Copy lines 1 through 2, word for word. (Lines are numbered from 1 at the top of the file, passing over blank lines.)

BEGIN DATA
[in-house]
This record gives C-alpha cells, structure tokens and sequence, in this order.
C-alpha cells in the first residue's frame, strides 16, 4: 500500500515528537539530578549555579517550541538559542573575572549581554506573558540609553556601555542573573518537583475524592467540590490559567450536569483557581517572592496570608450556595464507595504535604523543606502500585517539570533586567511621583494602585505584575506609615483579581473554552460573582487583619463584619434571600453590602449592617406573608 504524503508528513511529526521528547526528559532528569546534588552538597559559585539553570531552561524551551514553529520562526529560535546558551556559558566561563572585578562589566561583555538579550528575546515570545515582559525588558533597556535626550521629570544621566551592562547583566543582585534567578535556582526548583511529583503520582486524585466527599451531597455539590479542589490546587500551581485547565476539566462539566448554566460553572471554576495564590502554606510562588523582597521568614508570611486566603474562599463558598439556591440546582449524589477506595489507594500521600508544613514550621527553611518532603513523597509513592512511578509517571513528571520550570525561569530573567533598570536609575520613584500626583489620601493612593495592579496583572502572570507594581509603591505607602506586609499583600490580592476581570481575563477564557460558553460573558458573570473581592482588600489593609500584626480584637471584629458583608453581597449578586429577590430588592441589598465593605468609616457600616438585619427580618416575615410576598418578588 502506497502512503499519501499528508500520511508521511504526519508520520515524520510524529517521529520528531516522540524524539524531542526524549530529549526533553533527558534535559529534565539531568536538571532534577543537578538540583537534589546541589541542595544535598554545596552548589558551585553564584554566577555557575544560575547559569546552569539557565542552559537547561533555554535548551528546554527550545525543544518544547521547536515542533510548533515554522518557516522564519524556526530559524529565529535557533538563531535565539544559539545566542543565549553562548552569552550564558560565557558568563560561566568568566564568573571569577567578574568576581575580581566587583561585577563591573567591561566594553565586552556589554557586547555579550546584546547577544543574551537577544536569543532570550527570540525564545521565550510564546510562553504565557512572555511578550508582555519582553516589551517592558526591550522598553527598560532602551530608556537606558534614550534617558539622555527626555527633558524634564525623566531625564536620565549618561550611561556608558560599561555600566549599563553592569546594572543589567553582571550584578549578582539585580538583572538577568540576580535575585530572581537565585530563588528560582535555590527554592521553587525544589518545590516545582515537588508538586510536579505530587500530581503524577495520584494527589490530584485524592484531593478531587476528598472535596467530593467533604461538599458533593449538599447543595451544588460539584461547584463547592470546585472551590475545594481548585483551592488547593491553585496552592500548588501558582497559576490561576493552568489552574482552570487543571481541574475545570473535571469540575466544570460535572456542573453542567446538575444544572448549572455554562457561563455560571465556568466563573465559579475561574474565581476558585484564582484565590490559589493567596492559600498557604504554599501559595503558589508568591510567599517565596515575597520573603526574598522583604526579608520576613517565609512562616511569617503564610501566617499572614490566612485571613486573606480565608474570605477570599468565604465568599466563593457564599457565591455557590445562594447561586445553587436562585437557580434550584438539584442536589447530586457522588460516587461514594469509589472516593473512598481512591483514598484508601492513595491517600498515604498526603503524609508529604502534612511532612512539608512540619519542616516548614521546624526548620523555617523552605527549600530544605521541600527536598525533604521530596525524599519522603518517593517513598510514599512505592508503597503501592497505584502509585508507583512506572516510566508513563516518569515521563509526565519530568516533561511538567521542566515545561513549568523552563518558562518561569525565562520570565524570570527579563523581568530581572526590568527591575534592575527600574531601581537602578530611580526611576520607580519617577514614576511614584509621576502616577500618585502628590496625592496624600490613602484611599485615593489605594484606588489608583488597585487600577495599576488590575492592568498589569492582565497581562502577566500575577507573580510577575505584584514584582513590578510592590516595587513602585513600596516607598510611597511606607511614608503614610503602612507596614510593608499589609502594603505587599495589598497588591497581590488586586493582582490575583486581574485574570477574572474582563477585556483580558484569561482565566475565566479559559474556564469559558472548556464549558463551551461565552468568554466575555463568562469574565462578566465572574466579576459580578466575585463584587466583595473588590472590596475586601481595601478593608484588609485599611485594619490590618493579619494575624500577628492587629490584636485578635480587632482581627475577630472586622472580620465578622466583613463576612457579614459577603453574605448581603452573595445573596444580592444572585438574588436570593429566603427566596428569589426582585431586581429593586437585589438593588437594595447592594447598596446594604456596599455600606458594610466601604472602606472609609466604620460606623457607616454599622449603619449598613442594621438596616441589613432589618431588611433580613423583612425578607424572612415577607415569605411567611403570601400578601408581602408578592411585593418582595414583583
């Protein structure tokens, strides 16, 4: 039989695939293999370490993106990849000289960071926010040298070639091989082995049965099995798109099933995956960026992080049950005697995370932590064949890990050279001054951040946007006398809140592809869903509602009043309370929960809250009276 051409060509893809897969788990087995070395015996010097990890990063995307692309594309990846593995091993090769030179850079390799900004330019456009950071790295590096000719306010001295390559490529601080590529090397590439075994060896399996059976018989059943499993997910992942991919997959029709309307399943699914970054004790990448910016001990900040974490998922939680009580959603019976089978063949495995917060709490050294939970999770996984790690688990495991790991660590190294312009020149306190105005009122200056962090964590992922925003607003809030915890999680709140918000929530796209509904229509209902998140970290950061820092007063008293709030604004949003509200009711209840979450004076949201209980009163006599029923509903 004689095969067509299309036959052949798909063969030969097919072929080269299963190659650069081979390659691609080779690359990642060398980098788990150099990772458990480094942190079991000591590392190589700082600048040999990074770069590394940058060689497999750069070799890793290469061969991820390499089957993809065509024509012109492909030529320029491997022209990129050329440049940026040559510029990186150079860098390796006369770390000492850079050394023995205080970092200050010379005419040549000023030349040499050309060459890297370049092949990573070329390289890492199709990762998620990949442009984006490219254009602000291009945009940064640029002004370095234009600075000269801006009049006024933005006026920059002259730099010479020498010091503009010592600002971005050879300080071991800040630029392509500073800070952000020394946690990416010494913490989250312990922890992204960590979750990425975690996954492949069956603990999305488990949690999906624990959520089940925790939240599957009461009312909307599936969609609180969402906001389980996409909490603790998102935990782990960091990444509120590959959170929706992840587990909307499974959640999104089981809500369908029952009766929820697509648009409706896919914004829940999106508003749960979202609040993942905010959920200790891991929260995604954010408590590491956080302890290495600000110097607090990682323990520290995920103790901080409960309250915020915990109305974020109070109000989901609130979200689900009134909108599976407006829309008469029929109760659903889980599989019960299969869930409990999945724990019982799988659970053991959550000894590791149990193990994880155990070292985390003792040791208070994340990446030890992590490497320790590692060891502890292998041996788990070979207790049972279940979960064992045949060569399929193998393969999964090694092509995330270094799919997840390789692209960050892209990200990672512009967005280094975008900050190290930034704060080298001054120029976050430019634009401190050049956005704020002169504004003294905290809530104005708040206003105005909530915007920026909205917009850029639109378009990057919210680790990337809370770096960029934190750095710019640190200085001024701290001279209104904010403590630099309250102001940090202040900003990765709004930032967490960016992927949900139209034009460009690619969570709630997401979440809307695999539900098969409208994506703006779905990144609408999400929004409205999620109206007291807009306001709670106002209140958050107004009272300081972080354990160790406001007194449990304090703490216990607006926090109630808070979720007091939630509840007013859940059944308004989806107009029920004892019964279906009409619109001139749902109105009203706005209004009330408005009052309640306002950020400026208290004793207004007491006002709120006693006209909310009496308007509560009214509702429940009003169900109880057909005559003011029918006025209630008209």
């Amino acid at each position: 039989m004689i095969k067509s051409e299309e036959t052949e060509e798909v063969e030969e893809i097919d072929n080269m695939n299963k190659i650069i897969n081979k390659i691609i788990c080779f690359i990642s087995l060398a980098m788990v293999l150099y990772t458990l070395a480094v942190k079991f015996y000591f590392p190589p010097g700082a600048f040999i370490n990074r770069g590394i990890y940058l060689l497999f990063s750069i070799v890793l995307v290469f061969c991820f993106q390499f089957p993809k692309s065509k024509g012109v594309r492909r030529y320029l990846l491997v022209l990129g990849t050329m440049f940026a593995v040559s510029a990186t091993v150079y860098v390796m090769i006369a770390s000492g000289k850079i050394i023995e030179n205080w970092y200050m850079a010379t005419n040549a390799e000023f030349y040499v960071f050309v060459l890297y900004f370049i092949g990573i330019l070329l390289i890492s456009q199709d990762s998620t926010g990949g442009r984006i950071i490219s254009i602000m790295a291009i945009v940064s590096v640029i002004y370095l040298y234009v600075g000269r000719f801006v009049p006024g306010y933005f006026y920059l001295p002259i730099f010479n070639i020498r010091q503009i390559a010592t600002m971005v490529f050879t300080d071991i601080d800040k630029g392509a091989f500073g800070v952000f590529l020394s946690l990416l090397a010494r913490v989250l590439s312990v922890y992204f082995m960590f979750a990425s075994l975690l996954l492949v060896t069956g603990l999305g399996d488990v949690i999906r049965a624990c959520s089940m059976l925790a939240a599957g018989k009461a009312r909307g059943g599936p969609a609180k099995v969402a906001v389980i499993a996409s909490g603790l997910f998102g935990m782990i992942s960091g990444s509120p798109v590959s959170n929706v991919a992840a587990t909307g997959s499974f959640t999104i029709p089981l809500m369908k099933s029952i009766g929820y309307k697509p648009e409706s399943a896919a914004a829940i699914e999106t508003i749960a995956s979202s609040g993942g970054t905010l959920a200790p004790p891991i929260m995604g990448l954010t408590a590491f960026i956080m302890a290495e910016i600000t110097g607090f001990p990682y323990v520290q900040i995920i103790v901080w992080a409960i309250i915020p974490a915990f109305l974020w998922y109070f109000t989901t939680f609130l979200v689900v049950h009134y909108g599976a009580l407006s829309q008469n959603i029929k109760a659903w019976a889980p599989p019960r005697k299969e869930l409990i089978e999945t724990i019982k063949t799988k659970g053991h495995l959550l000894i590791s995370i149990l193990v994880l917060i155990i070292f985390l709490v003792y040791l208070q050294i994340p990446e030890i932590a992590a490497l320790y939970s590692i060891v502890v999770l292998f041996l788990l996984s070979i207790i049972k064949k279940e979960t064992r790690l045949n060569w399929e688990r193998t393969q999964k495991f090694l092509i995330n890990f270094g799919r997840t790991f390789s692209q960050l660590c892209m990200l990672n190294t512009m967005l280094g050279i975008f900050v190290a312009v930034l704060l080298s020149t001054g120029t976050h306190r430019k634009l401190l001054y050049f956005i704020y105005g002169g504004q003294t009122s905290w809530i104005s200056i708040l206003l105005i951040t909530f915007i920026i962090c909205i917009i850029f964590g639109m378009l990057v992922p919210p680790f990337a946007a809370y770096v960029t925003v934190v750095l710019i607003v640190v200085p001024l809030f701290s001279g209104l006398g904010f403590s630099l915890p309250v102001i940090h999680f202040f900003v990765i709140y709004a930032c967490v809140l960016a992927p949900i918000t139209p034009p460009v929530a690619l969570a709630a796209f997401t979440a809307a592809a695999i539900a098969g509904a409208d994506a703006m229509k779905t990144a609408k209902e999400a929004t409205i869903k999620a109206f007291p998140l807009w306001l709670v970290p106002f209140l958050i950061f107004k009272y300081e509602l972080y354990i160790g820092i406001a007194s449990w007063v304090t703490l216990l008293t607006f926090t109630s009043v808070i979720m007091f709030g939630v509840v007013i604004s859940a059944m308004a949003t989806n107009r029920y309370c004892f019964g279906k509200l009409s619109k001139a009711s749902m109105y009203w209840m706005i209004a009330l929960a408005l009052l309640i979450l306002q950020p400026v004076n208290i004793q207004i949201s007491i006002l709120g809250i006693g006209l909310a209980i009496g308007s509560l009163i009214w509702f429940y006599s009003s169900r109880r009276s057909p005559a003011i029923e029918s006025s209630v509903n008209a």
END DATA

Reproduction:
[in-house]
This record gives C-alpha cells, structure tokens and sequence, in this order.